Common High Blood Pressure Misconceptions

Every year, at least a thousand people die in America due to high blood pressure (BP), according to the Center for Disease Control and Prevention (CDC). When this condition — also known as hypertension — is left undiagnosed, unchecked and untreated, it can result in complications that lead to heart attack, heart failure, stroke, and kidney disease.

Equipping yourself with the knowledge about high blood pressure can help you, and your loved ones in your quest for good health.

There are, however, some common misconceptions about hypertension that we want you to be aware of.

Misconception 1: High blood pressure cannot be prevented if it runs in the family.

As hypertension is hereditary, you might be inclined to believe that the condition can’t be prevented since it’s in the family. Experts, however, say that an unhealthy lifestyle increases your risk for high blood pressure if the disease is already in your genes. Knowing that you’re predisposed to develop hypertension, then you can still do something to lower this risk:

  • Lose some weight if you’re obese.
  • Maintain a healthy weight after losing some pounds.
  • Live an active lifestyle, where you exercise at least 20 minutes to an hour every day.
  • Eat foods that are low in sodium.
  • Drink alcoholic beverages in moderation.
  • Give up smoking.
  • Limit your emotional stress at work, or in your social life. You can’t have too much negativity in your life.

Misconception 2: Are you feeling unwell? Do you have a headache? Your blood pressure could be elevated.

High blood pressure usually does not have any signs or symptoms, hence it’s called the “silent killer”. However, whatever you’re feeling might actually cause your blood pressure to rise. If you are suffering from a bacterial, or viral infection, or an injury from a sprain, or a fracture, your body releases chemicals to fight the illness, which can temporarily elevate your blood pressure. It might be better to hold off on monitoring your BP for a few days until you feel better instead of worrying needlessly. To appease yourself, see a doctor immediately to address your health concerns.

Meanwhile, headaches associated with high blood pressure might indicate a hypertensive crisis, where your reading could be significantly above 180/120 mmHg. If you have hypertension, but have not been monitoring your blood pressure, haven’t made lifestyle changes, or never followed through the doctor’s orders, then it’s possible that your severe headache is a symptom of hypertension.

On the other hand, the absence of symptoms like headaches, shortness of breath, or dizziness, is not an accurate indicator that you don’t have to get checked for high blood pressure. Even in your better days, a regular blood pressure check at home is still a good preventive measure.

Misconception 3: Your systolic blood pressure is normal, so you must be fine.

Blood pressure is measured in millimeters of mercury (mmHg) expressed in two numbers – systolic and diastolic.

  • Systolic, the top number, represents the force of blood that gushes through your arteries when the heart pumps.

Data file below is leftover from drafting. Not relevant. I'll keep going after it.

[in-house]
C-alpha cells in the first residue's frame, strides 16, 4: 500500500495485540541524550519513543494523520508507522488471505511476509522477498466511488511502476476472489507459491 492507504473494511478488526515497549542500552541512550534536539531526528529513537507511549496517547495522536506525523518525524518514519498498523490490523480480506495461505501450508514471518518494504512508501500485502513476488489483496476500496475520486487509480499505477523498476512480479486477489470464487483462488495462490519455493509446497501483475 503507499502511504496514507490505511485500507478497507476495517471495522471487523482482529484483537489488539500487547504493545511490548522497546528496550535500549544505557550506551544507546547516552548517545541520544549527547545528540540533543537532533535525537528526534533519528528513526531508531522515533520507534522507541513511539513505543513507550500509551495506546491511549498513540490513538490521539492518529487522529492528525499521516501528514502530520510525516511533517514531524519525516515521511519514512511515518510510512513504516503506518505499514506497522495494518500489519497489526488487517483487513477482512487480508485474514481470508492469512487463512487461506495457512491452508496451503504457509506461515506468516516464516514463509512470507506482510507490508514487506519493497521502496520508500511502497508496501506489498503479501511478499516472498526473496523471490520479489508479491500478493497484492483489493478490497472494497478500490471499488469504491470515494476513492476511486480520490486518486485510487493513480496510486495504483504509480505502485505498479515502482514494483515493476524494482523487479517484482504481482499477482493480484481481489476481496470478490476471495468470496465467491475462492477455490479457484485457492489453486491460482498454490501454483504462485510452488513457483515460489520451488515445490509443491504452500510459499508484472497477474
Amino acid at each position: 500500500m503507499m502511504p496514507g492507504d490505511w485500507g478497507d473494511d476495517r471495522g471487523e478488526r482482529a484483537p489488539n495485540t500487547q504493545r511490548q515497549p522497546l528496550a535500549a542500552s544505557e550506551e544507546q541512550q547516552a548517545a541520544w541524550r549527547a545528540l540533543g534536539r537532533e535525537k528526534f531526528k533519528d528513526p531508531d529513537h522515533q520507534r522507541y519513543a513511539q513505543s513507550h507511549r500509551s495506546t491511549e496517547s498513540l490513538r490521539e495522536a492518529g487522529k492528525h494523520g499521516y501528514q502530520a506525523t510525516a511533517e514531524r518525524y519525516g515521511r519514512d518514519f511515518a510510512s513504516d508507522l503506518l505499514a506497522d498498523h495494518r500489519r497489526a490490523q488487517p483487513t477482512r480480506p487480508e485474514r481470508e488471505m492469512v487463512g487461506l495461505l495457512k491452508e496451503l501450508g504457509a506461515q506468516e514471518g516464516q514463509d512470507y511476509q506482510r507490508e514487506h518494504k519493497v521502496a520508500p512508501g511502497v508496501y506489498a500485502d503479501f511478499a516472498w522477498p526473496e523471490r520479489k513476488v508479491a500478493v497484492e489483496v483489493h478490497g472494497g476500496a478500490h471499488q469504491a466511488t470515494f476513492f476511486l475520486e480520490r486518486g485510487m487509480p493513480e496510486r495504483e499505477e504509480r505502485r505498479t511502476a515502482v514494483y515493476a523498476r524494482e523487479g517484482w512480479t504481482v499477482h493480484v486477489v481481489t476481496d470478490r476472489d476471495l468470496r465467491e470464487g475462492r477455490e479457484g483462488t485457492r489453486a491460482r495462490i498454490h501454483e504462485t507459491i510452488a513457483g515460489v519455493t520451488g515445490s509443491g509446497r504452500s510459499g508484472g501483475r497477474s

• Diastolic, the bottom number, represents the force of your blood when the heart is between rest from pumping.

Some people pay more attention to keeping the systolic number normal (below 120 mmHg according to the latest guidelines) to prevent cardiovascular risks. But, a study has shown that for people below 50 years old, the diastolic number is still an important indicator of pre-hypertension risk.

People above 50, on the other hand, must still thrive to keep both blood pressure numbers normal, and not just the systolic BP. At this age, certain medical conditions might crop up.

Hence, it’s best for a diabetic hypertensive 50-year-old, for instance, to have a blood pressure reading lower than the normal range to steer clear of any possible health problems that hypertension might worsen.

Misconception 4: Drinking wine is good for the heart, so it’s okay to indulge.

Wine, specifically red wine, contains compounds that supposedly help with heart disease, but the studies do not show strong evidence to suggest that it’s healthy for the heart. An over-consumption of alcohol, including red wine, can still be bad for someone with hypertension.

You can, however, still want to enjoy a glass of wine, occasionally. 

Misconception 5: Your blood pressure has gone down so you can go ahead and stop your medication.

Since doctors prescribed your hypertensive medication, then it’s only doctors who can tell when you should stop taking this. Consult your healthcare provider if you want to discontinue, or change your medication.

In most cases, hypertension is a lifelong condition, which means that even if you enjoy a normal, or low blood pressure for months, you still need to take your medicine for maintenance.

If the medication is causing side effects, you can ask your doctor for a change in prescription. NEVER CONSIDER ending your blood pressure medication WITHOUT explicit instructions from your doctor.

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The material contained on this site is for informational purposes only and DOES NOT CONSTITUTE THE PROVIDING OF MEDICAL ADVICE, and is not intended to be a substitute for independent professional medical judgment, advice, diagnosis, or treatment. Always seek the advice of your physician or other qualified healthcare providers with any questions or concerns you may have regarding your health.